A phlebotomist is a healthcare professional specially trained to safely draw blood from their patients. Phlebotomists may draw blood samples in a health clinic for others to conduct tests on them, or they may collect blood donations. A career in phlebotomy does require formal training, including education and certification.
The first step to becoming a phlebotomist is completing a high school level education. Either a high school diploma or a GED will give you the foundation you need to enter a phlebotomy training program. Most of these programs will also require you to be at least 18 years of age.
Phlebotomy training programs are typically shorter and less rigorous than other medical programs, since a phlebotomist is trained in one very specific area of healthcare. Many colleges or technical schools have short-term phlebotomy programs that typically last less than a year. During this program, you will learn not only how to draw blood correctly and safely but also how to interact with patients. Many patients get nervous about needles or drawing blood, and part of your job will be to know how to reassure them. Other phlebotomy-related courses that you might take involve sanitary equipment disposal, lab safety, and possible legal issues.
Since this field requires plenty of hands-on experience, classes are a balance between lectures and practical application. You may work in a hospital or a small healthcare clinic to observe other phlebotomists at work. As you advance in your education, you’ll get the chance to practice yourself. By the end of the course, you’ll be able to demonstrate proficiency in the area by successfully completing several skin punctures and disease tests.
While not every state requires phlebotomist certification, some do, and you’ll have better luck finding a job if you’ve obtained the correct licensing. Some employers will only hire you if you can provide national certification credentials, like the Registered Phlebotomy Technician credential from the American Medical Technologists, or AMT. To find out for sure what you need, contact the health department or occupational licensing department in whichever state you plan on working.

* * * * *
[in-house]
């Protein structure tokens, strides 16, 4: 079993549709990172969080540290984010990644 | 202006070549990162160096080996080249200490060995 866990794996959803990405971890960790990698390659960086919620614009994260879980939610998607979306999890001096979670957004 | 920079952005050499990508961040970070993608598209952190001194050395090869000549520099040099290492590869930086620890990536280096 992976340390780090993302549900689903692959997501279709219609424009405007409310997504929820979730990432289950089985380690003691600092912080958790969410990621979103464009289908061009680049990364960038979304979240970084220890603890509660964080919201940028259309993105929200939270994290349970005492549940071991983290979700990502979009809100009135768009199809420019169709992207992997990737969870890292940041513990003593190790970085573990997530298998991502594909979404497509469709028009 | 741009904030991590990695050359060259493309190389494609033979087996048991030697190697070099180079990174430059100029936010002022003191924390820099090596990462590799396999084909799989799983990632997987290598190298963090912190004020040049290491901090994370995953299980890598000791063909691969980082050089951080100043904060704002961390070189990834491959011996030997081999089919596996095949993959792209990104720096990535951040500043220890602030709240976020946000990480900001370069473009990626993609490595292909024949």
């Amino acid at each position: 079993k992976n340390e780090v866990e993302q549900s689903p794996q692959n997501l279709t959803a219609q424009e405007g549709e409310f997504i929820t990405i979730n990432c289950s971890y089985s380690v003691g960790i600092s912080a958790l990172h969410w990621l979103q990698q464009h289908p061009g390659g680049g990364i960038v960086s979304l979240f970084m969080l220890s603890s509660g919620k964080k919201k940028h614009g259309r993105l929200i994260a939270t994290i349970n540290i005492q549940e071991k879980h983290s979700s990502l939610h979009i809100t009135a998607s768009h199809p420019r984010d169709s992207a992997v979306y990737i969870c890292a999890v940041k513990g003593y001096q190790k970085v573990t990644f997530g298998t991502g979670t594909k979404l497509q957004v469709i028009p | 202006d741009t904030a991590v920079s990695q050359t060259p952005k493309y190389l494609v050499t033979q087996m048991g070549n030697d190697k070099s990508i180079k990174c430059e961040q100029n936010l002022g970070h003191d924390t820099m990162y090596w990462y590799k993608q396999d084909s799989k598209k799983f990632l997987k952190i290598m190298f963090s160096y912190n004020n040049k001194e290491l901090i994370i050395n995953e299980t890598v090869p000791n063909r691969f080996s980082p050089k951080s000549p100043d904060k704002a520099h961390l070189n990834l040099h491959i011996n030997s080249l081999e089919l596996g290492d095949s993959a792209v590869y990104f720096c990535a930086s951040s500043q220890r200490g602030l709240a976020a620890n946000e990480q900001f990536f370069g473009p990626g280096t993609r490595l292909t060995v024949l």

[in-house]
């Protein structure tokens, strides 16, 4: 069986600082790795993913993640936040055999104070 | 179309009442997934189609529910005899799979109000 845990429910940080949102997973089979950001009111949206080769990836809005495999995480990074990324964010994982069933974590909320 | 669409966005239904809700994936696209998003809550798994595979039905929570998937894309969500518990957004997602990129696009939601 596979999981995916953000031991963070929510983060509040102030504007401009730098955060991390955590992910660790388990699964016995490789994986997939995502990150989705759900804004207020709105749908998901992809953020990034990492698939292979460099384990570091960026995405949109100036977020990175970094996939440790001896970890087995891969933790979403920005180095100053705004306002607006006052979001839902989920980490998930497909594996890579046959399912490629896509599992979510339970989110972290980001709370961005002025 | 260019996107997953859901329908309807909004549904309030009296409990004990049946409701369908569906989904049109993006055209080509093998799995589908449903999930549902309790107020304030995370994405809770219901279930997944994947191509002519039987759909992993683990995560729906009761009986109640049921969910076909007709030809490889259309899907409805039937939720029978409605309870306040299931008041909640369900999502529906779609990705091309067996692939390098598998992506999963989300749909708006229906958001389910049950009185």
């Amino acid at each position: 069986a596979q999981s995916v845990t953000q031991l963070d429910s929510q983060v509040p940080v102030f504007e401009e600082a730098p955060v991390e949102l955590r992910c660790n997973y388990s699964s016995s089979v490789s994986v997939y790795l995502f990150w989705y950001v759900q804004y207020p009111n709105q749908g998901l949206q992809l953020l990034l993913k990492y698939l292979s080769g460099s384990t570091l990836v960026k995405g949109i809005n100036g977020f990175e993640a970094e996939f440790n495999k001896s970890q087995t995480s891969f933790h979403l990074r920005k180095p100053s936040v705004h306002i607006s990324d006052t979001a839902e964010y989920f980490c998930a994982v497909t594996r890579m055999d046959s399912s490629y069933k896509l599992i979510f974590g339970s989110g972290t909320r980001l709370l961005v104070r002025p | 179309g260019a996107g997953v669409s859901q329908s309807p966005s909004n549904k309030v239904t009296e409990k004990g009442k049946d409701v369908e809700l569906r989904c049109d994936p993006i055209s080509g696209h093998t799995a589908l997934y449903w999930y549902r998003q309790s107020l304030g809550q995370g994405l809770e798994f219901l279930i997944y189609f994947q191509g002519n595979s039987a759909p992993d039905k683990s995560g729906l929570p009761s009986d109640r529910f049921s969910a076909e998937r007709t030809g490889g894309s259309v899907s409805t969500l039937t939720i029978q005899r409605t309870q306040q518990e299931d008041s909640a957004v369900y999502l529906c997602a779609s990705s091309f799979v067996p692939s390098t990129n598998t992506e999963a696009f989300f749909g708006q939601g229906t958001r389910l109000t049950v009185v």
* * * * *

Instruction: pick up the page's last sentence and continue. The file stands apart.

There are also a few different certifications with slightly different requirements. You can become certified through the AMT, the American Association of Medical Personnel, or the American Society of Clinical Pathologists. Each organization has their own eligibility requirements, so research carefully before you pursue one. Your phlebotomy training program might meet the requirements for one certificate and not others — ask your professors to find out which one is best for you.
To give you an idea of what some of these certifications require, the AMT requires candidates to graduate from an approved training program, complete 1,040 hours or more of work experience, and pass a certification exam.
Getting a Job
Assuming you’re out of high school already, you can go from being an absolute beginner to being a licensed phlebotomist in about a year. Now comes the tricky part: finding a job. The U.S. Bureau of Labor Statistics indicates that phlebotomy jobs are readily available in both private healthcare clinics and hospitals. There are other options, however, such as working in clinical laboratories to screen and test the blood samples that other phlebotomists collect.
Whichever path you take, the BLS projects good job growth over the next several years — about 15 percent from 2010 to 2020. Their statistics also report that the average annual salary for phlebotomists is $30,910.
So how long does it take to become a phlebotomist? If you’re interested in working in the healthcare industry but don’t want to go through years and years of medical school, pursuing a career in phlebotomy is a great alternative. In just one or two years, you could be working full-time as a hospital phlebotomist, while your peers are still only halfway through their college degrees. It’s also a job that’s not likely to go away any time in the near future.